Carry Me Back
Old Crow Medicine Show
Like the 19th century medicine shows that inspired the group’s name, Old Crow Medicine Show are rooted in another era. The music industry has experienced no shortage of old-school folkies in recent years, with groups such as the Avett Brothers and Mumford & Sons leading the charge, but these Nashville pickers are cut from a different cloth. Their music is relatively untouched by the modern age, steeped in string-band twang and old-timey country with nary a guitar amplifier — or even a snare drum — in sight.
Of course, the six musicians in Old Crow Medicine Show’s lineup aren’t buskers from the late 1800s. They’re Generation X’ers from the East Coast, and despite their old-world croons, most of them are only in their mid-30s. That’s the problem with Old Crow; it’s hard to shake the feeling that these guys are playing a role, that they’re dressing themselves up in tattered flannel shirts and playing up a Southern accent to enhance their own Americana credit.
That may be the case, but who cares? “Carry Me Back,” the band’s latest album, paints the picture of a bygone world filled with farm harvests and square dances, and it’s a lovely picture indeed. There are war songs and heartbroken ballads, fiddle solos and vocal harmonies, breakneck instrumental sections, and carefully constructed melodies, all swirled into the same sepia-colored package.
There’s even a little contemporary edge to songs such as “Levi,” the true account of a country boy shipped off to die in the Iraq War. “Oh Levi, they shot him down, 10,000 miles from a Southern town,” goes the plaintive hook, which the band beefs up with three-part harmonies and some fiddle licks.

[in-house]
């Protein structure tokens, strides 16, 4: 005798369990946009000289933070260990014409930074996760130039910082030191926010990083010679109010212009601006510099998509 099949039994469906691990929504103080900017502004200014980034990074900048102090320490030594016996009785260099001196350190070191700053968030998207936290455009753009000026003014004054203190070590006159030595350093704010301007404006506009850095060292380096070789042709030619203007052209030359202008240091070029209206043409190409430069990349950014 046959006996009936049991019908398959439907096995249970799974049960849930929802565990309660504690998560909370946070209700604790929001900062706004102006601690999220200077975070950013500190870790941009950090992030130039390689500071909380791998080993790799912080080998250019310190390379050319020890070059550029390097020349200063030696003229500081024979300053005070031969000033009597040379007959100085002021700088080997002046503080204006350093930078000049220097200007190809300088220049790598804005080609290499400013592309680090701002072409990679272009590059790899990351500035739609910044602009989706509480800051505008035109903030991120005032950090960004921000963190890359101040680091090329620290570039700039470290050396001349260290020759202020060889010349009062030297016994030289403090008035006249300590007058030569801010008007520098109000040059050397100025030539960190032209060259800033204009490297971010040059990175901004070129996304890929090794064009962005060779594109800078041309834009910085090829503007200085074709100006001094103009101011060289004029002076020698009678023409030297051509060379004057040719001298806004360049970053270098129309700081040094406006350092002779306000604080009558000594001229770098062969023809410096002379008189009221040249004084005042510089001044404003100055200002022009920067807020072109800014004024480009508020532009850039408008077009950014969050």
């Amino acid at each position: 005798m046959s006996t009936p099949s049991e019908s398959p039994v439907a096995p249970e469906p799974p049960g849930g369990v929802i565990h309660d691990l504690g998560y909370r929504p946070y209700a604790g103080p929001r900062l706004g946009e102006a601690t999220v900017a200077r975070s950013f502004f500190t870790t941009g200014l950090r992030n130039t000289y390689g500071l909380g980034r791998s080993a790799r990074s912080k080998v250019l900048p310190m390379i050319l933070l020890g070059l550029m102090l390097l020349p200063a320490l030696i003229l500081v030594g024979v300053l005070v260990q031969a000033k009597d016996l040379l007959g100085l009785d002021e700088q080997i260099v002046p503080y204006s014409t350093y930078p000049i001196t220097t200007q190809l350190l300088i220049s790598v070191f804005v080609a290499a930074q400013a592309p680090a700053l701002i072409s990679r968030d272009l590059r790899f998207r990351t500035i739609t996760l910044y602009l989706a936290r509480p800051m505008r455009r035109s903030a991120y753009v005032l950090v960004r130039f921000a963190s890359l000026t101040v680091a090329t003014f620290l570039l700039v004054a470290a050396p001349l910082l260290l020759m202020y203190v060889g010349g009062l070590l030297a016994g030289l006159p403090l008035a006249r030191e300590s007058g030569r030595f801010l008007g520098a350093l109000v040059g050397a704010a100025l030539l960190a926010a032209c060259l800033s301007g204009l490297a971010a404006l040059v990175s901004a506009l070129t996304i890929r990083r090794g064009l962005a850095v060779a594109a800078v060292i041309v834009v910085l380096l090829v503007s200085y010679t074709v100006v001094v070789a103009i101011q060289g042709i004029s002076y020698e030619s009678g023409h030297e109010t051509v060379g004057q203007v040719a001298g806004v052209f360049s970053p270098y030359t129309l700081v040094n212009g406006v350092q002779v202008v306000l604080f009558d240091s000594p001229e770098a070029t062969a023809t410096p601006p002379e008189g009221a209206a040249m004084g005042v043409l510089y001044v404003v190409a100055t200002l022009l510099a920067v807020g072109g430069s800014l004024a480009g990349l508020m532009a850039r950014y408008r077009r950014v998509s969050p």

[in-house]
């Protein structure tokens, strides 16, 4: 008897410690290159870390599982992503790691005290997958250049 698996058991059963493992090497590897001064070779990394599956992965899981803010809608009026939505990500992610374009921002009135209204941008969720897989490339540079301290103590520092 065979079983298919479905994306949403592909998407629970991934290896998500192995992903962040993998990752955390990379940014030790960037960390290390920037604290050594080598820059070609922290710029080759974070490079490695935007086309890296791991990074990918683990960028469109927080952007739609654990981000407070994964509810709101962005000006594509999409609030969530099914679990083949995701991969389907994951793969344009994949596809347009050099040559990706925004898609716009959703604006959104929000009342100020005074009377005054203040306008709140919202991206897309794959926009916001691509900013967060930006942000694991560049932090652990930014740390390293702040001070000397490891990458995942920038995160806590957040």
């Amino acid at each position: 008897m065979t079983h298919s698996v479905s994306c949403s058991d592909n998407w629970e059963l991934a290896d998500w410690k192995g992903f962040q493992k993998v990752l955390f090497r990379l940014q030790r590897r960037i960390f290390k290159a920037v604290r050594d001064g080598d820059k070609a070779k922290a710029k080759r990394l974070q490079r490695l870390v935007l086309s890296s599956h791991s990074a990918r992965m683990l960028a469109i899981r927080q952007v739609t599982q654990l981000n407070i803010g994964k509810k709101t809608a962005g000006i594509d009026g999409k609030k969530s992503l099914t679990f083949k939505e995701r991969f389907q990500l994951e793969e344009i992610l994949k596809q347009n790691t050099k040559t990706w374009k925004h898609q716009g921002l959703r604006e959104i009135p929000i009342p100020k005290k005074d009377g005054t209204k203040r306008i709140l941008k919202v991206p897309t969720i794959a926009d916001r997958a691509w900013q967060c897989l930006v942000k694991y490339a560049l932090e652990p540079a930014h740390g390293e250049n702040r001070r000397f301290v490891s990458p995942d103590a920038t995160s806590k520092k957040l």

Not every song sounds so convincing, and “Bootlegger’s Boy” — a high-speed bluegrass tune about selling corn whiskey in the Tennessee mountains — fails to shine any new light on a tired topic. “Carry Me Back” sticks to a swift pace, though, barreling its way through 12 songs in little more than 35 minutes, and any missteps are forgotten once the next tune comes along. Yes, there’s something contrived about a young band playing pre-World War II folk music for an audience raised on YouTube and iPods, but there’s something strangely enchanting about that dichotomy, too.
The Ol’ Razzle Dazzle
If Missy Higgins had been born 10 years earlier, the Australian songwriter probably would’ve earned a spot on Sarah McLachlan’s first Lilith Fair tour, storming American shores alongside others musicians with a penchant for smart, folksy pop music.
Miss Higgins has done quite well on her own, though, becoming one of Australia’s biggest solo artists of the past decade without Miss McLachlan’s help. On “The Ol’ Razzle Dazzle,” her third album, she offers up another batch of clean, polished pop songs, decorated with splashes of piano and bright washes of strings.
After writing the bulk of her first two albums alone, Miss Higgins flings up the studio doors this time around, soliciting songwriting help from the likes of Semisonic’s Dan Wilson, Better than Ezra’s Kevin Griffin and fellow Aussie musician Butterfly Boucher. The result is a diverse track list that moves between genres every song, keeping Miss Higgins’ voice at the forefront. “Hello Hello” works a Motown-worthy call-and-response into the song’s meteoric chorus, and “Watering Hole” is a slice of swampy, Southern blues, topped off by harmonica riffs and some soulful ad-libbing from a background vocalist.
Some of the best moments arrive whenever Miss Higgins ushers out her collaborators and sits down at the writing table herself, though. “If I’m Honest” is a breakup song masquerading as something happier, with one clever line — “No one touches me like you … used to” — holding the foundation together. She sings that lyric as she does all others, with a pretty, unadorned voice that doesn’t rely on vocal acrobatics to pack a punch. Razzle dazzle indeed.
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